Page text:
Beyond immediate contributors, the strength of a project's community is evident from ecosystem projects that extend and are built upon them. This demonstrates that the core project community alone doesn't always tell the whole story of a project's momentum. Looking more broadly at the ecosystem can further describe the overall success of an individual project.

Number of related projects: The robustness of an open source project can in part be measured by the number of projects surrounding it. Here, Backbone.js and AngularJS are the clear winners.

Notably, Backbone has a substantial ecosystem, showing its overall momentum and usage in the industry. In an effort to further validate the Backbone ecosystem, I filtered my search to include only Backbone-related projects that have three or more stars on GitHub, which resulted in 1,627 projects. Compare this with 794 AngularJS projects with more than three stars, and Backbone's ecosystem is still two times the size of AngularJS's.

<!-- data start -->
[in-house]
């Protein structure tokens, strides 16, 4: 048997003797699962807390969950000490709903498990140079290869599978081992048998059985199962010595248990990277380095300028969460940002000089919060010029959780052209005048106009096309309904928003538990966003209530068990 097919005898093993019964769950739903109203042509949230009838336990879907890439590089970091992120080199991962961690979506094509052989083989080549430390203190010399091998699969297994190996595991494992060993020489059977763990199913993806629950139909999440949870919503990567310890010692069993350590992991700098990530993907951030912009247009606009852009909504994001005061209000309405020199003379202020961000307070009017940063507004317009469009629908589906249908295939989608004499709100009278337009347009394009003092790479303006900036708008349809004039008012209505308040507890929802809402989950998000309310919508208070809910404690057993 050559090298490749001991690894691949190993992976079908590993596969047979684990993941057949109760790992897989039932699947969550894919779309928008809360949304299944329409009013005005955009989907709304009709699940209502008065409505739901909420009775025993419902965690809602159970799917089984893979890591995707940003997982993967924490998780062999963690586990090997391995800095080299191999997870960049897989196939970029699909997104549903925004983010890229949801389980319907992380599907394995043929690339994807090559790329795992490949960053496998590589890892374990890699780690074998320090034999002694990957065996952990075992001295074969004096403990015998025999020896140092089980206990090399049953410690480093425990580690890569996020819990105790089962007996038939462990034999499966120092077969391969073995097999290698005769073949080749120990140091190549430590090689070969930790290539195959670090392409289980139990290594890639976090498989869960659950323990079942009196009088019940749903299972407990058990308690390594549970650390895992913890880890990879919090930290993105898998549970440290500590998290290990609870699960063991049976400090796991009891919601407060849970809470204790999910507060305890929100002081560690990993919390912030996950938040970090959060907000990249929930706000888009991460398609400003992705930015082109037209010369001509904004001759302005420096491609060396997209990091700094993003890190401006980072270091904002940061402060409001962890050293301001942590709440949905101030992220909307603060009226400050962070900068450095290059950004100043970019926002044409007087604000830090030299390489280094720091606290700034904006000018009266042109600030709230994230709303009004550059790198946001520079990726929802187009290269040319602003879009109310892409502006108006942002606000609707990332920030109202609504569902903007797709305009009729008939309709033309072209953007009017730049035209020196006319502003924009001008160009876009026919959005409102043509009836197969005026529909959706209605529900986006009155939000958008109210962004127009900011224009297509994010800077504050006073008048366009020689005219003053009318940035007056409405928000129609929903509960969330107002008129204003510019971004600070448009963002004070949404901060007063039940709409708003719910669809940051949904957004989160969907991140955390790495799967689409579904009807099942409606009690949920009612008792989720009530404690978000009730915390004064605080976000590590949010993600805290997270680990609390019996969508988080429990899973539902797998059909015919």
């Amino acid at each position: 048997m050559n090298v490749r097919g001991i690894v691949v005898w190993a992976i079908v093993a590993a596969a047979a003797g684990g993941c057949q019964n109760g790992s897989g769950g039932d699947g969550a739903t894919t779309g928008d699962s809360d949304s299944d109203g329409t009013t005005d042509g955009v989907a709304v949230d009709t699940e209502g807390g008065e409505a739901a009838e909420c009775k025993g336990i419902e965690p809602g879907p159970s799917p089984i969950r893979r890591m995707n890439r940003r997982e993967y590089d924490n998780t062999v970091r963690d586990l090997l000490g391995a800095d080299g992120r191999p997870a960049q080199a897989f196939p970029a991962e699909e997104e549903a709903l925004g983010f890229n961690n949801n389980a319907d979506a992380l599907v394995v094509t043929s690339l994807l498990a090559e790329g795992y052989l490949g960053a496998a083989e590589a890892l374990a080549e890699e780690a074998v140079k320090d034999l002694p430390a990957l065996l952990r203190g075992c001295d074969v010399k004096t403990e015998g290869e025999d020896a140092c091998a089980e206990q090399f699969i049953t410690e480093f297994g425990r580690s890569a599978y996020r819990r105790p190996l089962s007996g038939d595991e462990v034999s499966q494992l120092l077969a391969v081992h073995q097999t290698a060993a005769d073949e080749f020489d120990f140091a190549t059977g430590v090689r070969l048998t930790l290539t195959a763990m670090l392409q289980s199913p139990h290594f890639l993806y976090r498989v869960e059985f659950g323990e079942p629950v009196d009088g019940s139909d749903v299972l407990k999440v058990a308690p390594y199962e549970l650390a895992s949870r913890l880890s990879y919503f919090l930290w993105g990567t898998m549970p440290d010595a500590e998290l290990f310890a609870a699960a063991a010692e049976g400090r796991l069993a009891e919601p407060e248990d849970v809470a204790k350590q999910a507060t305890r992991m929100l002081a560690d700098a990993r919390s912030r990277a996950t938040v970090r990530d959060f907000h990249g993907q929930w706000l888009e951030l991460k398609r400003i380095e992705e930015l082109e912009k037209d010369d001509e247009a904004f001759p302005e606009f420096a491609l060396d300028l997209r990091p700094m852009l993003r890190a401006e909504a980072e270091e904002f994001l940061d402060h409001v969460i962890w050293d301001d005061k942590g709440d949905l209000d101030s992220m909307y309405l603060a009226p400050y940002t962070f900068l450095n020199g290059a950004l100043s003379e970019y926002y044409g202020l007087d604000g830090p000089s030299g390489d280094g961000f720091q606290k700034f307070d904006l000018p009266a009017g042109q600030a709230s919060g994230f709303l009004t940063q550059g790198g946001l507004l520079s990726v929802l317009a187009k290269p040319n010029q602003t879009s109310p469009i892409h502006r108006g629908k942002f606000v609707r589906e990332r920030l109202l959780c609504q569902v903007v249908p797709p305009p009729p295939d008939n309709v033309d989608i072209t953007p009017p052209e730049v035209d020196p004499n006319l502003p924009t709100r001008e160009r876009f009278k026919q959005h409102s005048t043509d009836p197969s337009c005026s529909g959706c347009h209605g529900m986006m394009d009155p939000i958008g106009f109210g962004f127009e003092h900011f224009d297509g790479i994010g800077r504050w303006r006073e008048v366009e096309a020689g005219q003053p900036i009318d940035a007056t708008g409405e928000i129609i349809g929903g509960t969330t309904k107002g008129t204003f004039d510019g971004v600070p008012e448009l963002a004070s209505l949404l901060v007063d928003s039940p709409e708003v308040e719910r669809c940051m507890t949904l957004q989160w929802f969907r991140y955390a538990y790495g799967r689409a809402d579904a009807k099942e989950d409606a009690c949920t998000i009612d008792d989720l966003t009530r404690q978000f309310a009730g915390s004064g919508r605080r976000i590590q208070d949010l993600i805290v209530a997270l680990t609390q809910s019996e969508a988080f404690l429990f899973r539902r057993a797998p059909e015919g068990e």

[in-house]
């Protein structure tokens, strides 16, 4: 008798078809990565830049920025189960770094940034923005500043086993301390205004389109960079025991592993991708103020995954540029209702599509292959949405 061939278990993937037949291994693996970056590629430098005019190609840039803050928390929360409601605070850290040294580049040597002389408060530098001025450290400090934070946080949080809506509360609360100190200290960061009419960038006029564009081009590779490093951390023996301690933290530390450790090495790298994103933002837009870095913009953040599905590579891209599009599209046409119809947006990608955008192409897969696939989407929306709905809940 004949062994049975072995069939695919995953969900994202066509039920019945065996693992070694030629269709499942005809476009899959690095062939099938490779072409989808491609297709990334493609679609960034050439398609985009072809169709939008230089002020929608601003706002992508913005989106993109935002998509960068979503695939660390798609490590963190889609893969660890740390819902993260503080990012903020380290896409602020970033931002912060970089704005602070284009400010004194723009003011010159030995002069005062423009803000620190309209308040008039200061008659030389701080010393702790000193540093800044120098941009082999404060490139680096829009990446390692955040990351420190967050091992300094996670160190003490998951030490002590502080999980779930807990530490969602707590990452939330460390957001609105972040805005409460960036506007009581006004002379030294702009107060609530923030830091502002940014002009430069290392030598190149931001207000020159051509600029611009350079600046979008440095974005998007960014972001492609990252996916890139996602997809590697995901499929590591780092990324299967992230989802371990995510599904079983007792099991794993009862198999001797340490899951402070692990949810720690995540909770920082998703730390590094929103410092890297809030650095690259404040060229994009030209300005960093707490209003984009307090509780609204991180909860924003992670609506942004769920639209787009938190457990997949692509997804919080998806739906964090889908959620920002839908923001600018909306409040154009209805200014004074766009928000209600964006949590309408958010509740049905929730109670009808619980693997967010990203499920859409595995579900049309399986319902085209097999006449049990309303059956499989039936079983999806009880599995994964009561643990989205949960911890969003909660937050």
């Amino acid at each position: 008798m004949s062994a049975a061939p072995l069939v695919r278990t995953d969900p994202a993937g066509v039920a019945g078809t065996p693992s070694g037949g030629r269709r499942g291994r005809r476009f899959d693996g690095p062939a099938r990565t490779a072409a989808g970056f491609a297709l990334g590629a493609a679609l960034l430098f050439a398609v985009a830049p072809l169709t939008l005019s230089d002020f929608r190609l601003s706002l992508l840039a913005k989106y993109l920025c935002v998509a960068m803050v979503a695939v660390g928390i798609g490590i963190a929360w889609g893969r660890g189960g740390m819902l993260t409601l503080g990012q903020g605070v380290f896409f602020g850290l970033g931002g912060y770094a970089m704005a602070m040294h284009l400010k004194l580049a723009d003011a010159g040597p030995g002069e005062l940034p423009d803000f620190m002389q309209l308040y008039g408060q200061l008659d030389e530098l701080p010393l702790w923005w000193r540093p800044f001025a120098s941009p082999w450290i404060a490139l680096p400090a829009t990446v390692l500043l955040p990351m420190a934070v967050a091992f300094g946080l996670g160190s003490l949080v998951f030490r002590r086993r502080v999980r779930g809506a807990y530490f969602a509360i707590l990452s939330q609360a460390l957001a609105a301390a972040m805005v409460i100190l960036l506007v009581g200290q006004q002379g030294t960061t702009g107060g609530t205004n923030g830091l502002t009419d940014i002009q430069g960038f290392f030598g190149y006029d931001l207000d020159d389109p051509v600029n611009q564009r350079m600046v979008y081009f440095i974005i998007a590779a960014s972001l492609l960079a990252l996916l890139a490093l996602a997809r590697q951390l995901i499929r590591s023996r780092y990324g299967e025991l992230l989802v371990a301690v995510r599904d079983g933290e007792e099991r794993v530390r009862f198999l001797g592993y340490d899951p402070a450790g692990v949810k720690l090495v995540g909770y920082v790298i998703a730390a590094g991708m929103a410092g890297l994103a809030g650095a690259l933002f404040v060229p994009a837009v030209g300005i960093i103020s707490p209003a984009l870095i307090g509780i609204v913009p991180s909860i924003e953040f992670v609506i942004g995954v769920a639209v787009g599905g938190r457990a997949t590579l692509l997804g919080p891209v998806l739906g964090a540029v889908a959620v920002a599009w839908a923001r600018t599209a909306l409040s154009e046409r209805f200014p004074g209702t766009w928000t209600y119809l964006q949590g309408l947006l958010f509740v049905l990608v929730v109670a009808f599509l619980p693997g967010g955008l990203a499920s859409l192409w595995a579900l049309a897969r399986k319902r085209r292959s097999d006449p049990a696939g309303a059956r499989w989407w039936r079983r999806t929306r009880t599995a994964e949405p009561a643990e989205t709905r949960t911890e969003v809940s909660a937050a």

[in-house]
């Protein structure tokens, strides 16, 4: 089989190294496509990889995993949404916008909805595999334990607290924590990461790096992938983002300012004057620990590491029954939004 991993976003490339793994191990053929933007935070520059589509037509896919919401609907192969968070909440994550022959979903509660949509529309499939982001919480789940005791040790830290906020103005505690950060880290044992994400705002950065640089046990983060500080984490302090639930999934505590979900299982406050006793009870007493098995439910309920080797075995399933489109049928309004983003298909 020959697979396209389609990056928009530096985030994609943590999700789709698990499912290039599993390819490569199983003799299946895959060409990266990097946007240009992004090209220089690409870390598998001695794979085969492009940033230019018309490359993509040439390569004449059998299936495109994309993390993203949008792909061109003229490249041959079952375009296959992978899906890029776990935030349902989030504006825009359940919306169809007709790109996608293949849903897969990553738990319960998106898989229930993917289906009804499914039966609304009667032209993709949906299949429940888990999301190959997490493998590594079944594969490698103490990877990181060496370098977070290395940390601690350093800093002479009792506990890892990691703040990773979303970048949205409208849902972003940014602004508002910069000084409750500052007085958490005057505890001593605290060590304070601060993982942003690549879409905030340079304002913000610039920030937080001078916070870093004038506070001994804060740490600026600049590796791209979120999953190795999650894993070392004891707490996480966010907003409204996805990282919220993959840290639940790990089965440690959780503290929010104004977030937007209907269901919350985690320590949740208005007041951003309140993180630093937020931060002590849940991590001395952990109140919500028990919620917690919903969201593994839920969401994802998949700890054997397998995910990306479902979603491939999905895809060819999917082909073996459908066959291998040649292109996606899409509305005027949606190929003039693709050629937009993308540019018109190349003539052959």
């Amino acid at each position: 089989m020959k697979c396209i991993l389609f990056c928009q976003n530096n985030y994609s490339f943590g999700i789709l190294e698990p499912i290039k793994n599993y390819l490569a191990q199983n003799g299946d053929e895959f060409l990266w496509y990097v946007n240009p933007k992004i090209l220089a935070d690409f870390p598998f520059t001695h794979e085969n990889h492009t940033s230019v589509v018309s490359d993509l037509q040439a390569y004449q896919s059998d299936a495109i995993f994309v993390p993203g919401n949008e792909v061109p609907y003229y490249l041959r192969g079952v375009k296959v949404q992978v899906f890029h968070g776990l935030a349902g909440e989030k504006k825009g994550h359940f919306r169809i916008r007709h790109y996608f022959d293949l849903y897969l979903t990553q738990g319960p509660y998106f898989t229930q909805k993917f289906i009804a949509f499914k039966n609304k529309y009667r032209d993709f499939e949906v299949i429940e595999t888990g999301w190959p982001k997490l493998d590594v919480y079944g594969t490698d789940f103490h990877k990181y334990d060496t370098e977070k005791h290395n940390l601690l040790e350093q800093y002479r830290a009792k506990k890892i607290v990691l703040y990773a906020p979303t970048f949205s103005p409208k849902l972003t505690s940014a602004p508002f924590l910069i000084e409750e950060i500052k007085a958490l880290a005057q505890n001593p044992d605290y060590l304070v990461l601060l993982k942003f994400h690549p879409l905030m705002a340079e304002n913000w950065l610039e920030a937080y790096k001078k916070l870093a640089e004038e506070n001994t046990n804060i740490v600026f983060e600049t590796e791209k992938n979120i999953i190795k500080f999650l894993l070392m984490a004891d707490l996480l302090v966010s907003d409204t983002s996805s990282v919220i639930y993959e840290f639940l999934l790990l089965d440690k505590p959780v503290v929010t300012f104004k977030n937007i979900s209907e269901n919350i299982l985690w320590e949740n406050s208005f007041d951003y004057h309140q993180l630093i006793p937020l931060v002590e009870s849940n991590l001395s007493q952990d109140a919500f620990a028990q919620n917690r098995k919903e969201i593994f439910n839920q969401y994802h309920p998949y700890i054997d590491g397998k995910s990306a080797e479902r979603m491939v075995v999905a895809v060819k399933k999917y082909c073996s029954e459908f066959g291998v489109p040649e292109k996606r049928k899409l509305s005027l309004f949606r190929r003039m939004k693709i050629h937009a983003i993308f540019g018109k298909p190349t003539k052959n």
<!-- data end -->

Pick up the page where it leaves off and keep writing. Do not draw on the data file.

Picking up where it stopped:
Full-stack solutions

Because the full-stack solutions have a different scope than many of the other projects, I wanted to take a separate look into their growth. Full-stack solutions include both a client framework and a server-side framework; hypothetically, the amount of code involved should be greater, as should be the number of contributors participating over time. The chart indicates each of these projects is in a relatively early stage with moderate participation.

Number of full-stack solutions: Meteor and Mojito appear to be attracting a stronger community, at least as measured by the number of contributors.

The rise of JavaScript

The number of developers who invest time and create structured approaches to using JavaScript is growing at a rapid rate. The chart below shows the increasing, cumulative number of developers contributing since the beginning of 2011. This reflects the mounting importance of UI frameworks in today's application development and the continuing need for different approaches supporting the needs of the many different use cases across companies of all sizes. There was a notable jump in contributions starting in January of this year, primarily driven by the growth in the AngularJS and Ember teams.